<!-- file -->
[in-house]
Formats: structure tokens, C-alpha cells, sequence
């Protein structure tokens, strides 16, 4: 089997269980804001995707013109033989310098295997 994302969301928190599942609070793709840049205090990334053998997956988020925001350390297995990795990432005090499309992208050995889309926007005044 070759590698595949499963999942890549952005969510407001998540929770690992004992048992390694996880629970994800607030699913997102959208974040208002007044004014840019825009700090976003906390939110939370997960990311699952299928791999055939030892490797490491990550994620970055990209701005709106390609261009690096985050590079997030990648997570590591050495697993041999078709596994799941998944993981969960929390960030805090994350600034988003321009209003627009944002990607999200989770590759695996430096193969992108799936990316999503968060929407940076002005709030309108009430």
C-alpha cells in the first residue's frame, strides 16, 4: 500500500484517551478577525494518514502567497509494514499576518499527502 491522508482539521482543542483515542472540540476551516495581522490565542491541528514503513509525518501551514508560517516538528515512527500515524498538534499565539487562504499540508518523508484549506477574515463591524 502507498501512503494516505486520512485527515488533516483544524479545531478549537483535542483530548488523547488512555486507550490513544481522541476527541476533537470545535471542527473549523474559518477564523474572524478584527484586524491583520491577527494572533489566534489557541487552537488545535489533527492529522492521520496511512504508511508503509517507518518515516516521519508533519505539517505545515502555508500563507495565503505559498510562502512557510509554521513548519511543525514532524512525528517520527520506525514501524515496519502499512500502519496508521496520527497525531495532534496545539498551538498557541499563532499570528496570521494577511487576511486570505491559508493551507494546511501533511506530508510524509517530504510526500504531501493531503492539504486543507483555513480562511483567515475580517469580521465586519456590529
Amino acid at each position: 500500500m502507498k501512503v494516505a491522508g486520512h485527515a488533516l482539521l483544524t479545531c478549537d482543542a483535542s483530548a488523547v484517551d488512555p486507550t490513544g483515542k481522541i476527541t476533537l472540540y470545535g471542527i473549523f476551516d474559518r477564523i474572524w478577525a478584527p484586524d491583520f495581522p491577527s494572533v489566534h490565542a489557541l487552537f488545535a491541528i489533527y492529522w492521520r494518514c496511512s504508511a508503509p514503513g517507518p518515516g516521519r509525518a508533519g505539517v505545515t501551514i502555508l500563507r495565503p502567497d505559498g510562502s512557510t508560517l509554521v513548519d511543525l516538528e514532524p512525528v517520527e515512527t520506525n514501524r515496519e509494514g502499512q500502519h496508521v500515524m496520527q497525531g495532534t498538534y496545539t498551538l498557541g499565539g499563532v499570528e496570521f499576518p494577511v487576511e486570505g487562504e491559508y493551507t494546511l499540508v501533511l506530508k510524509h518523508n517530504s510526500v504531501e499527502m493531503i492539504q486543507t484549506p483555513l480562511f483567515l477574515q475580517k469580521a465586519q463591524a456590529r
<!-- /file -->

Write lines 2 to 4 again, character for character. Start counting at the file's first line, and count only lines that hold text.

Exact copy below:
Formats: structure tokens, C-alpha cells, sequence
């Protein structure tokens, strides 16, 4: 089997269980804001995707013109033989310098295997 994302969301928190599942609070793709840049205090990334053998997956988020925001350390297995990795990432005090499309992208050995889309926007005044 070759590698595949499963999942890549952005969510407001998540929770690992004992048992390694996880629970994800607030699913997102959208974040208002007044004014840019825009700090976003906390939110939370997960990311699952299928791999055939030892490797490491990550994620970055990209701005709106390609261009690096985050590079997030990648997570590591050495697993041999078709596994799941998944993981969960929390960030805090994350600034988003321009209003627009944002990607999200989770590759695996430096193969992108799936990316999503968060929407940076002005709030309108009430």
C-alpha cells in the first residue's frame, strides 16, 4: 500500500484517551478577525494518514502567497509494514499576518499527502 491522508482539521482543542483515542472540540476551516495581522490565542491541528514503513509525518501551514508560517516538528515512527500515524498538534499565539487562504499540508518523508484549506477574515463591524 502507498501512503494516505486520512485527515488533516483544524479545531478549537483535542483530548488523547488512555486507550490513544481522541476527541476533537470545535471542527473549523474559518477564523474572524478584527484586524491583520491577527494572533489566534489557541487552537488545535489533527492529522492521520496511512504508511508503509517507518518515516516521519508533519505539517505545515502555508500563507495565503505559498510562502512557510509554521513548519511543525514532524512525528517520527520506525514501524515496519502499512500502519496508521496520527497525531495532534496545539498551538498557541499563532499570528496570521494577511487576511486570505491559508493551507494546511501533511506530508510524509517530504510526500504531501493531503492539504486543507483555513480562511483567515475580517469580521465586519456590529